I may not represent the "typical" target for this book as I purchased it strictly to review CompTIA's Windows troubleshooting protocols; I'm sure my mindset of "let's nuke the entire site from orbit, it's the only way to be sure" when a computer encounters any moderately complex problem is probably not the most conventional (at my job I've found it more practical to keep a backup image on the network). Despite that, I've ended up reading it (mostly) cover to cover; no small feat considering it clocks in at 1150+ pages, and I think I've walked away with more than I expected.
Mike Meyers takes a "let's start at the bottom" approach that I find ideal since I think it's easier to understand a complex subject when I get the building blocks first. I'd say the first quarter to third of the book is focused on the overview of the PC, its basic technology, and the evolution that brought us to the present day. Every chapter begins with a section titled "Historical/Conceptual" in which he will review the basic concepts of how the technology works, then become more concrete. For example, over the course of a few chapters the book covers the basis of computer language (the binary system) and how the processor physically communicates with the rest of the computer. He then applies this to describe the Intel 8088 processor, an old and very influential design, then explains how that design evolved over time to incorporate new innovations and discoveries to bring the reader to the present day's Intel Core series. The middle of the book moves into bringing the fundamentals together, and towards the end circles back to advanced/esoteric hardware implementation and networking.
Some of the material in these sections may seem to have little bearing on the A+ exam, but it's critical to really knowing the basics of computers and how they work; after all, you can't fix something you don't understand. Generally, beyond Historical/Conceptual comes "Practical Application" which will delve into implementing and troubleshooting. I found the tone throughout well balanced, with the right amount of technical detail mixed with analogies where necessary to promote understanding, and enough humor keep a reader awake. There are also a fair amount of Windows screencaps and diagrams when discussing muddy or dense subjects. Every chapter wraps up with a brief quiz to ensure you've picked up the essentials, and closes with a section titled "Beyond A+" to further expand on relevant topics or suggest continued reading or practice.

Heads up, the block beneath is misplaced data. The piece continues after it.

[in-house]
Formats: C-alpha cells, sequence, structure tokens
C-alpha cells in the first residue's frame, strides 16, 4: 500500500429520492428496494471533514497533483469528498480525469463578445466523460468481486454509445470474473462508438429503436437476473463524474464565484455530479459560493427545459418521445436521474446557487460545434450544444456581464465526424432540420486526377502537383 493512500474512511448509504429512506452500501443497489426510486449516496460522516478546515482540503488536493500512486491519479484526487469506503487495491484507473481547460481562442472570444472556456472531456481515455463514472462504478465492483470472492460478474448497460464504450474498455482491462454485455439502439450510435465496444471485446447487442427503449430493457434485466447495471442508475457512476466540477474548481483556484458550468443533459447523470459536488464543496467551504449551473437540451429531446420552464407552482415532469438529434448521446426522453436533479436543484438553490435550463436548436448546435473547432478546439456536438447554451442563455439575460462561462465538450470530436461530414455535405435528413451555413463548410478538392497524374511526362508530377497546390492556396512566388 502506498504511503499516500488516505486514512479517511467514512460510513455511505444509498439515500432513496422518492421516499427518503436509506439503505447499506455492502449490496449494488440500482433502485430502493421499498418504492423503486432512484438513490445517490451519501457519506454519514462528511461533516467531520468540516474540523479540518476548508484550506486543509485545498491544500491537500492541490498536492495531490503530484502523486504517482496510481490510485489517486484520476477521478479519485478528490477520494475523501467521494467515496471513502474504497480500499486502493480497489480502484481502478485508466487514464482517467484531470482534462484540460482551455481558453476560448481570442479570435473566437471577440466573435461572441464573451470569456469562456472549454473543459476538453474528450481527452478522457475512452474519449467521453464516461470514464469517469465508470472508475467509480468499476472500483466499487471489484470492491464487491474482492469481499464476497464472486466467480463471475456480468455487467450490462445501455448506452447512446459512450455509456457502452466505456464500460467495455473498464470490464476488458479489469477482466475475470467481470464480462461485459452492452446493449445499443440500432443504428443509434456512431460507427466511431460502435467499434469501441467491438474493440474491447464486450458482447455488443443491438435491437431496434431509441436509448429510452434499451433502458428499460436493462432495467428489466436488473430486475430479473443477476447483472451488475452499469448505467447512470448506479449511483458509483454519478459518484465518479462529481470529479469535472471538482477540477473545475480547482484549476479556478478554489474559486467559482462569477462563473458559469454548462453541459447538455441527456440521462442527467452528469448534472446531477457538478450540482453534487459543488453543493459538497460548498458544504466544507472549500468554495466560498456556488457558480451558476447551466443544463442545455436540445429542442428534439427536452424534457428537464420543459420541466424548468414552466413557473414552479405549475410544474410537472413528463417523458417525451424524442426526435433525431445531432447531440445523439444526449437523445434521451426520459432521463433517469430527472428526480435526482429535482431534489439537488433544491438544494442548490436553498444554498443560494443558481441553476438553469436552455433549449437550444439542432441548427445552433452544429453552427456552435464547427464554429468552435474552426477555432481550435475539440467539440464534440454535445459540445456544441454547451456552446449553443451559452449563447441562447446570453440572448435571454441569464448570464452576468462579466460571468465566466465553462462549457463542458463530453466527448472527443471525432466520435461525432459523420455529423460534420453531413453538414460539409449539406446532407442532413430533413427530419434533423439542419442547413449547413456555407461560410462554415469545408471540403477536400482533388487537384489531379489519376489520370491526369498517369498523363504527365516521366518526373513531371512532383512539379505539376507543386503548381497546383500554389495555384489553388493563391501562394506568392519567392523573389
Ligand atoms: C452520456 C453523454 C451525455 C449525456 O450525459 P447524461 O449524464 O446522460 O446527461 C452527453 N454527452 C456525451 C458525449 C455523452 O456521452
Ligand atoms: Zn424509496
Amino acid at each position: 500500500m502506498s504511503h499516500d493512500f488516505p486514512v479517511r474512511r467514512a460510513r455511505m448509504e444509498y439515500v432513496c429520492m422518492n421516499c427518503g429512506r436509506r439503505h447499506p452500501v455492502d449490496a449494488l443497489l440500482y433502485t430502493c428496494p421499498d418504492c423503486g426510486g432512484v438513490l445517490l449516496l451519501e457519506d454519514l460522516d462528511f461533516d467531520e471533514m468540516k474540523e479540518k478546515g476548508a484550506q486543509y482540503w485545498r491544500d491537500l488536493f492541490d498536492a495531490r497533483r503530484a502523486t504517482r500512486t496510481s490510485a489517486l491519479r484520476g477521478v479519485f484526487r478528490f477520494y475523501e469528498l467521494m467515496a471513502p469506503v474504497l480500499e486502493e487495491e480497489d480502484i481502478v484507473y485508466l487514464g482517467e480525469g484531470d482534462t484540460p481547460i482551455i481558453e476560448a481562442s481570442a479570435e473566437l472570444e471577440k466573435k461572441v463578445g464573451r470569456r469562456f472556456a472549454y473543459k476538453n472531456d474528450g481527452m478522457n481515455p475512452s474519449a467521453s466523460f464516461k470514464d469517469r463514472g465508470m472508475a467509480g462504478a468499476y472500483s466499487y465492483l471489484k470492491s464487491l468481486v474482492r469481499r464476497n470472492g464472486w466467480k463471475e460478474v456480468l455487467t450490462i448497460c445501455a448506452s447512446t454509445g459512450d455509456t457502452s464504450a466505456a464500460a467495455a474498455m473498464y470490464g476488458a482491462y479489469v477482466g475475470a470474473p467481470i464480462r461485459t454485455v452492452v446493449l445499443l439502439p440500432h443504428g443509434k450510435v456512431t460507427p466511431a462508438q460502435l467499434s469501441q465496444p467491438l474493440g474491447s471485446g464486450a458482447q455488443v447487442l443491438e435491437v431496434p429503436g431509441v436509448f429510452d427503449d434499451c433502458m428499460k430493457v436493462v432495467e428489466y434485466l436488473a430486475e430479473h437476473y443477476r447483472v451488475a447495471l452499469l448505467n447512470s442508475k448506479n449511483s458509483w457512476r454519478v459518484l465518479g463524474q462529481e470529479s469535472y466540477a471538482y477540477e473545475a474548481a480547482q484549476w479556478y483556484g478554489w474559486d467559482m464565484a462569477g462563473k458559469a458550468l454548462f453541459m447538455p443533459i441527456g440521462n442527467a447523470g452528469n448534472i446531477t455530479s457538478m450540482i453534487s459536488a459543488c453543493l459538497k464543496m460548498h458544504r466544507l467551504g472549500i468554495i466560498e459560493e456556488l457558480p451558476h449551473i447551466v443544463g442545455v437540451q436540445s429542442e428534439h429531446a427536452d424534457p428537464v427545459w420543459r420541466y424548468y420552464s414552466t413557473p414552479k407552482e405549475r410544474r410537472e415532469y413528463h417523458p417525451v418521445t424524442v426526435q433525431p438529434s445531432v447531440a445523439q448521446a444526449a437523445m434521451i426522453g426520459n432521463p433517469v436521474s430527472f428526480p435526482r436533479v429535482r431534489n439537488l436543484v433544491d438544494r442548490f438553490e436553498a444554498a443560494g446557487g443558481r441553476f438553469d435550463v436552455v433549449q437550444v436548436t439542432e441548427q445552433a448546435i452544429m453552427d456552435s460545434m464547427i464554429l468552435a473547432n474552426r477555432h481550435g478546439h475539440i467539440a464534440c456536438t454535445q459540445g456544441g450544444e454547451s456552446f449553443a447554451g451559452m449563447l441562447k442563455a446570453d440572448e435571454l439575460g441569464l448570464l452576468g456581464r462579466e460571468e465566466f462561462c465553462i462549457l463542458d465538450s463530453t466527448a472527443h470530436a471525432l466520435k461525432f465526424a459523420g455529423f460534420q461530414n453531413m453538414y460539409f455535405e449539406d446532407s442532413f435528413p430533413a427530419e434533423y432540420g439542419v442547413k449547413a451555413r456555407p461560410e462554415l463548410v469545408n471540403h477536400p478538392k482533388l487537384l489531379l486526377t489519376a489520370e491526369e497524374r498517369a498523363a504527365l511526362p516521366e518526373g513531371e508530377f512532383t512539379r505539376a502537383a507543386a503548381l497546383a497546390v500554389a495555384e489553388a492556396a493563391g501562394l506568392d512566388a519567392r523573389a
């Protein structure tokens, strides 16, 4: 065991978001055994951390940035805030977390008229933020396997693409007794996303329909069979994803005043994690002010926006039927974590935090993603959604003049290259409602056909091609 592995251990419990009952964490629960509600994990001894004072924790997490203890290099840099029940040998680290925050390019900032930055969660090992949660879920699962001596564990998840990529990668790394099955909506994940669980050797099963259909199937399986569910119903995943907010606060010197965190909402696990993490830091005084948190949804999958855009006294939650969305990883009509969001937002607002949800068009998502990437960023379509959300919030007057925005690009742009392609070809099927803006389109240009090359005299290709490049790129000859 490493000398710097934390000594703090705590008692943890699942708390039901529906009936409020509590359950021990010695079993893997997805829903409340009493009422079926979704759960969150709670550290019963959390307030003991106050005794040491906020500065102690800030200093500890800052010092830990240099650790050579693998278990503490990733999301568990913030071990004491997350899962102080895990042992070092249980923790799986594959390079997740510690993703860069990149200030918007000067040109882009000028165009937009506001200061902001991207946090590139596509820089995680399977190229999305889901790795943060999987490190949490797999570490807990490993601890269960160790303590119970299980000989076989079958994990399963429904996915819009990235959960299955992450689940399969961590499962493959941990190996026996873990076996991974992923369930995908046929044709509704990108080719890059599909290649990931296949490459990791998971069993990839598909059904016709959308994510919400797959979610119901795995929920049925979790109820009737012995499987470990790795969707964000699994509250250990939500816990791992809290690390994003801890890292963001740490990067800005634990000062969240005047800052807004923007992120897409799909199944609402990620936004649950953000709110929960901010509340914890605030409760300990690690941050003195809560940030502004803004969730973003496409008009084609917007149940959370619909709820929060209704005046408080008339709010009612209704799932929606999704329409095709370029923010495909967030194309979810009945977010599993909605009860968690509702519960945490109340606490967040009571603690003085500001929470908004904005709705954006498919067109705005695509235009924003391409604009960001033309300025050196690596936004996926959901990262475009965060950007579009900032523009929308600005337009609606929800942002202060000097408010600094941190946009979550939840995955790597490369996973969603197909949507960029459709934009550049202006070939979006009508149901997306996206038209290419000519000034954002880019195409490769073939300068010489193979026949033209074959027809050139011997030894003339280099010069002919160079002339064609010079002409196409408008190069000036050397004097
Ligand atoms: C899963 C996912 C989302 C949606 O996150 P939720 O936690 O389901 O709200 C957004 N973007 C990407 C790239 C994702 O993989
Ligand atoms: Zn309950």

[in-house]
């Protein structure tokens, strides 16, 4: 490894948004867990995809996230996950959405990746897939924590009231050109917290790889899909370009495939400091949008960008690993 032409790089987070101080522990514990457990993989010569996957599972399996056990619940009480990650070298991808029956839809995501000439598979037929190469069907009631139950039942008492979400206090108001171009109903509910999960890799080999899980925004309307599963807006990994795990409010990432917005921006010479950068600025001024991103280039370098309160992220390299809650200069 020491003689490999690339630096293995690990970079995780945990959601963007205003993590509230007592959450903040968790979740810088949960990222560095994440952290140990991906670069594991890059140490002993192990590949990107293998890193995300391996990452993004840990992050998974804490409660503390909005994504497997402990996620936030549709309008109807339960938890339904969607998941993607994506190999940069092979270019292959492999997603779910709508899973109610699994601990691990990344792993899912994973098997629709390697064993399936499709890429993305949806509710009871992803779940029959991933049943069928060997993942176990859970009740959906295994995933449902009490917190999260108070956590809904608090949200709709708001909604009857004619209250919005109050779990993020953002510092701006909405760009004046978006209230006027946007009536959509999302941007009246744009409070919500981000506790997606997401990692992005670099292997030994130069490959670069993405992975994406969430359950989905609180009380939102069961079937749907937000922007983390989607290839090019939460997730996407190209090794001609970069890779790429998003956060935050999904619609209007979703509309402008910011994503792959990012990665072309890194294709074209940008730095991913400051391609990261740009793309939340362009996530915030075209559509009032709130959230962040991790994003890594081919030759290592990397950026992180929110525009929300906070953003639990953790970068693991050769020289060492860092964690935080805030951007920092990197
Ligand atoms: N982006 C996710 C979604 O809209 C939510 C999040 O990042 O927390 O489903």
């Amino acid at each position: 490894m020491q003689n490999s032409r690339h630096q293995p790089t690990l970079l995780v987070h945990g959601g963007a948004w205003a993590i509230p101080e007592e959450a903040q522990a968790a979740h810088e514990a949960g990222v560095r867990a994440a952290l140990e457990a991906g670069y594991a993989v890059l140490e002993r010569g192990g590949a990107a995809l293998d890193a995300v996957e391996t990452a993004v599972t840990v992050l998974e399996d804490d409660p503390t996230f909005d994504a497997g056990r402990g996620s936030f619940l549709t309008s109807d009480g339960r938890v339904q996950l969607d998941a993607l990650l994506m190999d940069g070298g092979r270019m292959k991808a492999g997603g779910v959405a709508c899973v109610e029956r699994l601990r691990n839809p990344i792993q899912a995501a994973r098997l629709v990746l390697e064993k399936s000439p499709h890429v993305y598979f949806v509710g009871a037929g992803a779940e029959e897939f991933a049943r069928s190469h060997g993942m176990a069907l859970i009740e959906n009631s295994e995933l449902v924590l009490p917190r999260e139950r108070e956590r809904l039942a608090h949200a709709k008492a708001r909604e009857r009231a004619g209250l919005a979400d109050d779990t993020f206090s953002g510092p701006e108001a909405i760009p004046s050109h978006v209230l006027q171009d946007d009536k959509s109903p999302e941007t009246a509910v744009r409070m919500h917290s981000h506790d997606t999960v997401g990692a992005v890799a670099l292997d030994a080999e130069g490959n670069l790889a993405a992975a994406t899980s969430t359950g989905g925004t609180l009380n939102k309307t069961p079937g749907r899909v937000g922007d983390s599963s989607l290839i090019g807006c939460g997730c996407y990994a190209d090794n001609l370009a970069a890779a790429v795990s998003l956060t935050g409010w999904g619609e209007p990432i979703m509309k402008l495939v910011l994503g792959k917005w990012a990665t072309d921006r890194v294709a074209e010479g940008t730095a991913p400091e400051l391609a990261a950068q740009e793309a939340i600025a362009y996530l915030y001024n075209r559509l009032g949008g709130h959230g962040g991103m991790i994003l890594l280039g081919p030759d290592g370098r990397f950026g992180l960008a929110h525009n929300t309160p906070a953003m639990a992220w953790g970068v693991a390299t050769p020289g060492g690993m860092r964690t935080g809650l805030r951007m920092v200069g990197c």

Later chapters move into what you would expect - Windows internals, hard-drives, LANs, networking, mostly with the same thoroughness as earlier chapters, though at times it does feel like the author is simply rattling off information from a list - I found the section on Windows Group Policies especially tedious, but that's Group Policies for you. Some of the analogies I thought might seem belaboured to a novice; the CPU as a man in a box flipping switches I thought was possibly confusing (like, so simple it's actually kind of obtuse) to someone who doesn't already know a bit about binary and electronics.
If you're considering purchasing this book as a beginner looking to pass the A+ exams, I wouldn't think twice. I think this alone would be enough to pass the exams, provided you spend the time needed to actually practice what you can. The specifics the book gets into about troubleshooting particular problems (and the decent index) would also make this an ok reference to have lying around a shop, though not my first choice.
I know when you're first starting out, it's hard to be patient, especially when you're making your way through a tome as hefty as this, but don't skim and don't think this book is "beneath you" (my mistake initially) and you'll have a good amount of knowledge under your belt by the time you hit the end. A+ is probably your first step, it's important that you get your first step right.
Beyond A+ comes the brunt of computing today - networking. This same author's "Network+" guide book, written with the same attention to detail, would seem to be a natural starting point but it might also be beneficial to go hands on first and try "Computer Networking: Internet Protocols in Action"; it comes with a CD containing packet traces you'll be following with an analyzing program called Wireshark. I'd also suggest a classic, "TCP/IP Illustrated, Volume 1" if you really want to get how networking works. You'd also do well to check out the catalog of No Starch Press, and bookmark them; you'll be coming back to their heavy stuff in a year or two.